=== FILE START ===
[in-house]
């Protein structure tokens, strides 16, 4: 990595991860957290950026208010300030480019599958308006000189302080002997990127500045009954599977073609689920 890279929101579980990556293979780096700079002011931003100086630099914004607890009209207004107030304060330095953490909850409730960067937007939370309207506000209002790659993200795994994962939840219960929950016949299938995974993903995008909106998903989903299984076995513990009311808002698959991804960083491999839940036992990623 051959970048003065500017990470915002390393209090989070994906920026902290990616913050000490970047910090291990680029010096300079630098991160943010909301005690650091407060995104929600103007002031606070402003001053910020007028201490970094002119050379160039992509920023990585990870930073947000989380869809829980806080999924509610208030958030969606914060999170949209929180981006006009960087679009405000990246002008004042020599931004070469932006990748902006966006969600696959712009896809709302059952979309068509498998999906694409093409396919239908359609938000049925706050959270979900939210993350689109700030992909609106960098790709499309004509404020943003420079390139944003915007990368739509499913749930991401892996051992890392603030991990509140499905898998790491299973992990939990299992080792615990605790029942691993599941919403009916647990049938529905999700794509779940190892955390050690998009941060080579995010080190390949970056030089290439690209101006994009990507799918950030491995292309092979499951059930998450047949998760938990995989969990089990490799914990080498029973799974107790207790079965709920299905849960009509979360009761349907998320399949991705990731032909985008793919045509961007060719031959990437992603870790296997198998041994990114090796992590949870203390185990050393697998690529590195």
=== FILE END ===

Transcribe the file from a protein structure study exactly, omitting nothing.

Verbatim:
[in-house]
């Protein structure tokens, strides 16, 4: 990595991860957290950026208010300030480019599958308006000189302080002997990127500045009954599977073609689920 890279929101579980990556293979780096700079002011931003100086630099914004607890009209207004107030304060330095953490909850409730960067937007939370309207506000209002790659993200795994994962939840219960929950016949299938995974993903995008909106998903989903299984076995513990009311808002698959991804960083491999839940036992990623 051959970048003065500017990470915002390393209090989070994906920026902290990616913050000490970047910090291990680029010096300079630098991160943010909301005690650091407060995104929600103007002031606070402003001053910020007028201490970094002119050379160039992509920023990585990870930073947000989380869809829980806080999924509610208030958030969606914060999170949209929180981006006009960087679009405000990246002008004042020599931004070469932006990748902006966006969600696959712009896809709302059952979309068509498998999906694409093409396919239908359609938000049925706050959270979900939210993350689109700030992909609106960098790709499309004509404020943003420079390139944003915007990368739509499913749930991401892996051992890392603030991990509140499905898998790491299973992990939990299992080792615990605790029942691993599941919403009916647990049938529905999700794509779940190892955390050690998009941060080579995010080190390949970056030089290439690209101006994009990507799918950030491995292309092979499951059930998450047949998760938990995989969990089990490799914990080498029973799974107790207790079965709920299905849960009509979360009761349907998320399949991705990731032909985008793919045509961007060719031959990437992603870790296997198998041994990114090796992590949870203390185990050393697998690529590195």